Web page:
College basketball has a narrative problem. The games are great, but the sport is plagued by a lack of context. What are the implications? What do these games mean? What’s the bigger picture?We all love watching NCAA Tournament games. Every team is flawed, which means any team can win, which means every game is filled with a suspense and energy that you simply don’t get in other sports. There is nothing like watching a tourney game coming down to the wire — the outcome uncertain, nervous teenagers rising or shrinking from the pressure, and the possibility of seeing an iconic buzzer-beater live lingering hopefully in the back of our minds.
But once the game ends, so does the intrigue.
The relevance of those wild, unpredictable games we all watch is fleeting. It’s like riding a roller coaster — a brief burst of thrilling drama that abruptly ends, and is surrounded by boredom.
As we’ve seen with the NBA, rich narratives increase interest. The NBA Finals were more about the LeBron James saga than the games themselves. You can argue whether this is good or bad, but you can’t deny that the league has profited immensely because of it.
So why can’t college basketball develop the type of narratives that generate interest that goes beyond the games themselves?
1. The context of these games — the icky world of college sports — turns people off. In recent years the hypocrisies of big time college athletics have been placed in the spotlight. The corruption and exploitation that defines the institution of college sports are now in the foreground. How is the fan supposed to reconcile those unseemly elements and follow the sport with any sort of passion?
2. “One and done” players are killing the sport. Professional sports leagues develop narratives over years, not months. The LeBron James saga, for example, is so compelling because of its long arc.
But because the top college basketball players only stay for one season (two, at most), every college basketball season starts with a clean slate. We aren’t emotionally invested in any of these teams or any of these players because they just came into our lives a few weeks ago. And what’s the point of following them now if they’ll just be replaced by new teams and players next year?
The counterargument to the “one and done” theory is that there are a few impact players that have been around for a while this year. Both Harrison Barnes, Jared Sullinger, and Perry Jones III were expected to go pro last year, but didn’t. At the time, commentators predicted that college hoops would experience a lift in “its relevance to the casual sports fan” as a result.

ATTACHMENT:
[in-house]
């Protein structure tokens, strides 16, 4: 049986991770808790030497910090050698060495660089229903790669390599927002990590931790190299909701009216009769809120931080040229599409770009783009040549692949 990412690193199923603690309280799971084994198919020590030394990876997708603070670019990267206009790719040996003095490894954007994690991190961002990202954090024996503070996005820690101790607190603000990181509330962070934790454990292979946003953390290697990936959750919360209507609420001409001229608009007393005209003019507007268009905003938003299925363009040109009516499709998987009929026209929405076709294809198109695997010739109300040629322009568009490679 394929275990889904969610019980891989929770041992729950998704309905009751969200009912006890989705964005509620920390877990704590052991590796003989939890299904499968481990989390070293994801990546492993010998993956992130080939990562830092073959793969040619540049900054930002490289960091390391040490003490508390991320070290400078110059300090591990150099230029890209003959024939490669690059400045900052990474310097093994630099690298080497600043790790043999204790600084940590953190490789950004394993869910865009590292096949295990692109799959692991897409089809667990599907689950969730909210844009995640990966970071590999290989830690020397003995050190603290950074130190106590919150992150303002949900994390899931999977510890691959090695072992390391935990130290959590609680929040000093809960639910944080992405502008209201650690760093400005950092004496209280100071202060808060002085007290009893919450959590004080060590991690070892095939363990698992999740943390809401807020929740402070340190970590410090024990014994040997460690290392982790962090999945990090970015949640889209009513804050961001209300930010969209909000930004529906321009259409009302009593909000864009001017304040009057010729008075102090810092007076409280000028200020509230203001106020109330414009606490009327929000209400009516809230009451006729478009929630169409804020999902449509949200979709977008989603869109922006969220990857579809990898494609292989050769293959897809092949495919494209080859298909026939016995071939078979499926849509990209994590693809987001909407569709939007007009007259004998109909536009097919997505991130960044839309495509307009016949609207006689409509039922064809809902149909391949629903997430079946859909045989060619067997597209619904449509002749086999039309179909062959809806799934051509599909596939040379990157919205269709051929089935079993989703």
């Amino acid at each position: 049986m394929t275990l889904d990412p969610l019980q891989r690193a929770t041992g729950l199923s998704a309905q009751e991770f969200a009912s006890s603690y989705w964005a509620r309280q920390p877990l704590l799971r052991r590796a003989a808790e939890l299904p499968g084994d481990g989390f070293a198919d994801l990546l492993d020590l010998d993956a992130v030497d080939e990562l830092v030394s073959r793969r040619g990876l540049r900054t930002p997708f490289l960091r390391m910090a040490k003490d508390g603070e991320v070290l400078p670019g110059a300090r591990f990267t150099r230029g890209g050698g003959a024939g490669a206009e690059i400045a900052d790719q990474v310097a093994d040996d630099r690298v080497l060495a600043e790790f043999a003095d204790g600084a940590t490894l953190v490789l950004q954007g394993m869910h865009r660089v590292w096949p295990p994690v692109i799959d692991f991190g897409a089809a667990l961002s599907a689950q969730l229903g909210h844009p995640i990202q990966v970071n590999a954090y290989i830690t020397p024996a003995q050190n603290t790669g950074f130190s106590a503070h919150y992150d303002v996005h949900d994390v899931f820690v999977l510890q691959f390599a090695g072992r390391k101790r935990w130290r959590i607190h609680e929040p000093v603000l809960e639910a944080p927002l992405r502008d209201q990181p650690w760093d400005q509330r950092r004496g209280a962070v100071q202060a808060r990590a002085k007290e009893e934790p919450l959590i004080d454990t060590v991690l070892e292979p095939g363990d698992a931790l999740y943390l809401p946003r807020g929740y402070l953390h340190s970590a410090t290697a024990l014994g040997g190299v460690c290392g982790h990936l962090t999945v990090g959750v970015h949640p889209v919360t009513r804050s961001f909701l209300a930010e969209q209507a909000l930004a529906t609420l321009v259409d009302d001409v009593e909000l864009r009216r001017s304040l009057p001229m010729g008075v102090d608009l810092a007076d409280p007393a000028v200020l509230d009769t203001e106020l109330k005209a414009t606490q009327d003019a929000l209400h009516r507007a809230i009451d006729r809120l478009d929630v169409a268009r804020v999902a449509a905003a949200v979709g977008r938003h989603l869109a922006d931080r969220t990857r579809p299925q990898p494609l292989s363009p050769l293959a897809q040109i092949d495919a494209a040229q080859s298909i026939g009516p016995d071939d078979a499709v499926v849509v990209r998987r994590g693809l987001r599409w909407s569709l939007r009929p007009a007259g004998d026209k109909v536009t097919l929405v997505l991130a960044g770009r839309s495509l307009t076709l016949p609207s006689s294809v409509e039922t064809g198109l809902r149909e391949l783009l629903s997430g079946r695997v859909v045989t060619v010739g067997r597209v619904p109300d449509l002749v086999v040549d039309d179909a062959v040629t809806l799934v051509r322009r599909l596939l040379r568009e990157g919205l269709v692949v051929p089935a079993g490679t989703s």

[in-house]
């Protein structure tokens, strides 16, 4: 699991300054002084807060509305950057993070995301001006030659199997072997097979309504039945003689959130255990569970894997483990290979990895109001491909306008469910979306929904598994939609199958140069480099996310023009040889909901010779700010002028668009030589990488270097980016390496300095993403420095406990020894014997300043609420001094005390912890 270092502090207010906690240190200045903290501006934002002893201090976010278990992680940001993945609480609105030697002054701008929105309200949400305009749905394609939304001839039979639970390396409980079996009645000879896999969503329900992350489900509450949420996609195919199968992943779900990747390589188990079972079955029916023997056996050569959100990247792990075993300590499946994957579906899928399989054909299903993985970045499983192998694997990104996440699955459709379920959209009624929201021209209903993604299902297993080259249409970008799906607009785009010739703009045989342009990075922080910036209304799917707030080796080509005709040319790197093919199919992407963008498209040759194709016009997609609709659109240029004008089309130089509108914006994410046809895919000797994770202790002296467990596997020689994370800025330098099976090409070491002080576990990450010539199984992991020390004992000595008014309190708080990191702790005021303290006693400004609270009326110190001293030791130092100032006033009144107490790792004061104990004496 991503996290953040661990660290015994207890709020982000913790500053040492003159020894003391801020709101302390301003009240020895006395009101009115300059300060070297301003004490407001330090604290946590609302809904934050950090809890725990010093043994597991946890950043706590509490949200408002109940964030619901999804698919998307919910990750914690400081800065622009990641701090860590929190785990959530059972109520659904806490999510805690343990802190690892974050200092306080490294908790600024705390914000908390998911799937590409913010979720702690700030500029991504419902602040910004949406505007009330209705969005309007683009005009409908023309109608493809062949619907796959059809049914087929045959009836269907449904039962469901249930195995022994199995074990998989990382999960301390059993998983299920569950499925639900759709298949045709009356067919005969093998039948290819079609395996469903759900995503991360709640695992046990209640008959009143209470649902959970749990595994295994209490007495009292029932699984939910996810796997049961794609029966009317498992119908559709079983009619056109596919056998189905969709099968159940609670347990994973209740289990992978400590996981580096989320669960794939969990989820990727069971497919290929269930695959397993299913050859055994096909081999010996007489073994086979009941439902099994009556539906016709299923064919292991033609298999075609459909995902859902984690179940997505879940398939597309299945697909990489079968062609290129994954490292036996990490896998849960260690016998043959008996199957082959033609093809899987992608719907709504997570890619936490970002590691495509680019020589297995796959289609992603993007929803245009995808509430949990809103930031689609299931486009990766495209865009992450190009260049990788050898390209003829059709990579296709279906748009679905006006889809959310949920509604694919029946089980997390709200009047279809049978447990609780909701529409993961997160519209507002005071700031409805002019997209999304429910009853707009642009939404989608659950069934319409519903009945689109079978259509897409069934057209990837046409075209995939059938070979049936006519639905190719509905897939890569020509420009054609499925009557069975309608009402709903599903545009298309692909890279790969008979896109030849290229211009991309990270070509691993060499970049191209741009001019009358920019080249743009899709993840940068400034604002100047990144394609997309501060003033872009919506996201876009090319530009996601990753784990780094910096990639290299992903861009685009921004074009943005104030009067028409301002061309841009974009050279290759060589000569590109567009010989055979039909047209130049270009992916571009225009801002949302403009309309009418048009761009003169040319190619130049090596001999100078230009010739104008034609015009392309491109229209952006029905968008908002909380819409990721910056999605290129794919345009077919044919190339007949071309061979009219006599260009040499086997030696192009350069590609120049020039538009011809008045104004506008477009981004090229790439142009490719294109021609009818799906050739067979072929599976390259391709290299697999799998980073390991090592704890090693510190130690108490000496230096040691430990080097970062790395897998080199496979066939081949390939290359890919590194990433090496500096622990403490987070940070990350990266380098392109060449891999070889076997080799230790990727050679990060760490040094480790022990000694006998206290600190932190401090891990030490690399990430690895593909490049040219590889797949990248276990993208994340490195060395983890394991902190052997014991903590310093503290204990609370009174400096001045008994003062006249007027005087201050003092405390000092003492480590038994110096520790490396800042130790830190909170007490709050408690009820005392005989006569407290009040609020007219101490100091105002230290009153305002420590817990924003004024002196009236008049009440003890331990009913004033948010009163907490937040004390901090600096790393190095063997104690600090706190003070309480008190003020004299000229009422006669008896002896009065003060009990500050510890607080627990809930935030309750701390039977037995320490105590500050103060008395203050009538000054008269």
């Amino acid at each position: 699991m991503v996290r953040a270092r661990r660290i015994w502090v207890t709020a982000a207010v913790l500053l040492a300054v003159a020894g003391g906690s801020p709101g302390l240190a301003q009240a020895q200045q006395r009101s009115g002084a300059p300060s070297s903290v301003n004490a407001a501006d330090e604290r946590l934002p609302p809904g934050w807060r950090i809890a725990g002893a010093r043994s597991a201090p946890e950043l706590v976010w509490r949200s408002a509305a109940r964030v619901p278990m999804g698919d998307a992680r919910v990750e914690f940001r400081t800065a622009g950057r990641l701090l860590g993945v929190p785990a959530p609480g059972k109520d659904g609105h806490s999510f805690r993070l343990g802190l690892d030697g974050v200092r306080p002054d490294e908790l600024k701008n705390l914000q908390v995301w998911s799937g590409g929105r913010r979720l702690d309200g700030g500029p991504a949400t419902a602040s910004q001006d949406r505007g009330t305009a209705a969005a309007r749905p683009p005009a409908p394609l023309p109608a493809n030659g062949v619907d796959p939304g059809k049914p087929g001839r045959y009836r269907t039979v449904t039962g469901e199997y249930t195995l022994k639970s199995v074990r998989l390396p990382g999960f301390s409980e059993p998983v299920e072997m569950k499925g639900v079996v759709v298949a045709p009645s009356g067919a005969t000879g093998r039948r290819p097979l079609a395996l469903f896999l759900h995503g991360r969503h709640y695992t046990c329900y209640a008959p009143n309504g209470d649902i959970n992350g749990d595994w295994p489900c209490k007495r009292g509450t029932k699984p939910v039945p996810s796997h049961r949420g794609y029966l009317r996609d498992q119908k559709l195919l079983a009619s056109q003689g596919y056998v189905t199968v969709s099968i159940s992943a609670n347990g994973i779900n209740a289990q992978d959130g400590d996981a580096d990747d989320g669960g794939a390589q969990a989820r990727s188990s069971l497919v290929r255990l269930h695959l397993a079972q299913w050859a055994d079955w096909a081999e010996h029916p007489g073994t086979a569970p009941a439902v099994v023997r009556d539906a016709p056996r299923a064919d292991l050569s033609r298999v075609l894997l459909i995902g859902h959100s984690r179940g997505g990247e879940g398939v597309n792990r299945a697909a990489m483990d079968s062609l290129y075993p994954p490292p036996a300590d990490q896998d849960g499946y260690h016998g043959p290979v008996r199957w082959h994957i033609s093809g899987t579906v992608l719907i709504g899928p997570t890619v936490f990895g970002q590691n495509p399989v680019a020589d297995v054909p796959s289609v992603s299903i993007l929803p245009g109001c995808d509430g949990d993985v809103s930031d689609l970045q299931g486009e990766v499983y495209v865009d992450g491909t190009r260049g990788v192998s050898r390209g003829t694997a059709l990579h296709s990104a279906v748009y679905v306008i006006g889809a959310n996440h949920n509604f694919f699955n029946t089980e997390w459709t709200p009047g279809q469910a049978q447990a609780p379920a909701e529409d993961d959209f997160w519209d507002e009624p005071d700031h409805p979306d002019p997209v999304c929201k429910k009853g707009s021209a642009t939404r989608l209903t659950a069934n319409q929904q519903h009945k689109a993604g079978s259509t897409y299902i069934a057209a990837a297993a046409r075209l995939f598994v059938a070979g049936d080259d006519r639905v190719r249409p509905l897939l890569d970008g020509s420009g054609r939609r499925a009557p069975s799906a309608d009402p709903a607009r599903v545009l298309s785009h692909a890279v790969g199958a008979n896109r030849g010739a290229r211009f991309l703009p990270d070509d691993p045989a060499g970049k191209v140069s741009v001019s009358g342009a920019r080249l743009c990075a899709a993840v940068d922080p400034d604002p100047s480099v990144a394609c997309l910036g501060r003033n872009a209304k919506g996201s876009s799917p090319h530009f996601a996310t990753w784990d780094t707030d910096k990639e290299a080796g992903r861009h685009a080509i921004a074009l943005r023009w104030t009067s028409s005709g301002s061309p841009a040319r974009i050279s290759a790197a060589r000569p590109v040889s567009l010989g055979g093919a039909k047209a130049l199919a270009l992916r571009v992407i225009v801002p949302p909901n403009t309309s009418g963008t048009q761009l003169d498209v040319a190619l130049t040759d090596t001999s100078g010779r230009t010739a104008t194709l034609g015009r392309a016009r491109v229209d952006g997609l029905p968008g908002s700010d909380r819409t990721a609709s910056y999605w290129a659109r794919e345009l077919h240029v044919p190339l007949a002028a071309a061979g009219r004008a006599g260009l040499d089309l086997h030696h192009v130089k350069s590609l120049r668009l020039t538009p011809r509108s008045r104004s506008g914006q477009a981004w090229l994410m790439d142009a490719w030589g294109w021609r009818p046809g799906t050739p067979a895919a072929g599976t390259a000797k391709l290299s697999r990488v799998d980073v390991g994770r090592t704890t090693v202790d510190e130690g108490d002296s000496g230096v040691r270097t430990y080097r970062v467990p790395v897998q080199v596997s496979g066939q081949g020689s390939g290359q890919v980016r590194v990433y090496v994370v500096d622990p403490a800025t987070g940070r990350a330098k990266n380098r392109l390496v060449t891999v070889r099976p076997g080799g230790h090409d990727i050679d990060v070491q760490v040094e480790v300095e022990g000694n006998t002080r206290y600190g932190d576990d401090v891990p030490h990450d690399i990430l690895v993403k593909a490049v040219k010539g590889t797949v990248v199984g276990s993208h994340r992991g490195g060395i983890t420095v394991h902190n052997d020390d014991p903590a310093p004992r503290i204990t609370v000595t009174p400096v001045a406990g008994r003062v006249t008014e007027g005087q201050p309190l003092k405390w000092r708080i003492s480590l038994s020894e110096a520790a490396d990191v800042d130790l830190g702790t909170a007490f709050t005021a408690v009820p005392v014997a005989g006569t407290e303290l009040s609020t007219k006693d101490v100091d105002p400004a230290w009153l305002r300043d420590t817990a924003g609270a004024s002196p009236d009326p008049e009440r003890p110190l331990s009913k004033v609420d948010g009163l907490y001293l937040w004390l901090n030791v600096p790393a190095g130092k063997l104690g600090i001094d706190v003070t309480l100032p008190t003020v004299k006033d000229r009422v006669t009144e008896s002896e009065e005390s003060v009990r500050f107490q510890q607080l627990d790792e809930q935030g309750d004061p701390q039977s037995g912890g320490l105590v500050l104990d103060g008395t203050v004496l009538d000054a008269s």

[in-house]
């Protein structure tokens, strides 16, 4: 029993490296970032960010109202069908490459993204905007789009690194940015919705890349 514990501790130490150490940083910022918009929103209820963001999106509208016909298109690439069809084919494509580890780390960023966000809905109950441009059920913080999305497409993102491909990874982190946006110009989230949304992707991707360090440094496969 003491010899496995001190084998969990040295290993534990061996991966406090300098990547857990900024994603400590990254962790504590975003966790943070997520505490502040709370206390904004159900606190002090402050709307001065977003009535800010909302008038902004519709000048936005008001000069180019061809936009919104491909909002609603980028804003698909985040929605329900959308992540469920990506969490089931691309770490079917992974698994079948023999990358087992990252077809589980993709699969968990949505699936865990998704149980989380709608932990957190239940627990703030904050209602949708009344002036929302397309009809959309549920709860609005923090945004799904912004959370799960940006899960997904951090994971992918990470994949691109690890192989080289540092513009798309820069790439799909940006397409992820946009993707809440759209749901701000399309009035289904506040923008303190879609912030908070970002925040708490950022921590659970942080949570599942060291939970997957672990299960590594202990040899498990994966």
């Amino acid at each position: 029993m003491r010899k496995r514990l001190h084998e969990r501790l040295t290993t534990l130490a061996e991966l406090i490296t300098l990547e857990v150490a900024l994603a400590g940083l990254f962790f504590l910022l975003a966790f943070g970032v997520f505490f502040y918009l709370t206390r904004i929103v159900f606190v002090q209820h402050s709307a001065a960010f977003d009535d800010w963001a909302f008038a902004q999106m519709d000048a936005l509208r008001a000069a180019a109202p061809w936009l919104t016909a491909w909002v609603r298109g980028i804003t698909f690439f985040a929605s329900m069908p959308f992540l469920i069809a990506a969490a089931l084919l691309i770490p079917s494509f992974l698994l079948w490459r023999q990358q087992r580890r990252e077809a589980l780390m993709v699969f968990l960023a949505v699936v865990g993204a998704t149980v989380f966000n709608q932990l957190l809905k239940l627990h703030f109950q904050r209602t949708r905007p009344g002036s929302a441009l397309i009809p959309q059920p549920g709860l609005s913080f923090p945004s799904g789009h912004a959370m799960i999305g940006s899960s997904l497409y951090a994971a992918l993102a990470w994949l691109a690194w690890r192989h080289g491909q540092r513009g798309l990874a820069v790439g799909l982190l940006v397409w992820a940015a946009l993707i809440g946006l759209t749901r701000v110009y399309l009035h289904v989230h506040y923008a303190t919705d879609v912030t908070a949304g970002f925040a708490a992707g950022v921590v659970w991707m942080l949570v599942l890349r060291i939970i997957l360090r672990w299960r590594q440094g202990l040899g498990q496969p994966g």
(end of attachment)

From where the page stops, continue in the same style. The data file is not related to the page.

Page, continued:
But despite having these big time players back, interest in the sport has stagnated.
Or has it?
3. Our assumption is wrong, and people actually do care about college hoops. It seems like college basketball is losing cultural relevance. The sports world has been dominated by NFL stories during so-called March Madness. Twitter isn’t exactly buzzing with Sweet 16 hype. And the number of players the average fan can name barely reaches double digits.
But these are ambiguous metrics. Just because it feels like this tournament passing by unnoticed and it seems like no one is talking about it doesn’t necessarily mean the level of public interest has decreased.
So how do we measure relevance?
One tool is ratings — the unreliable and probably illegitimate metric that is nonetheless our chosen way of quantifying things like “popularity.” This year, ratings hit a 18-year high during the tournament’s first week, which is a good sign for the sport.
Another tool is in-stadium attendance — something that means nothing but qualifies as “factual evidence” because it’s, like, a number. Attendance has declined four-straight years, and is expected to continue that trend this year.
So the two “statistical” measures of popularity yield mixed results about whether NCAA tourney interest is declining.
But numbers aside, there does appear to be a notable lack of organic buzz around the tournament this year. Where are the normal people talking about this tournament all week? And what, exactly, are they talking about?
Outside the game themselves, there’s not much else.
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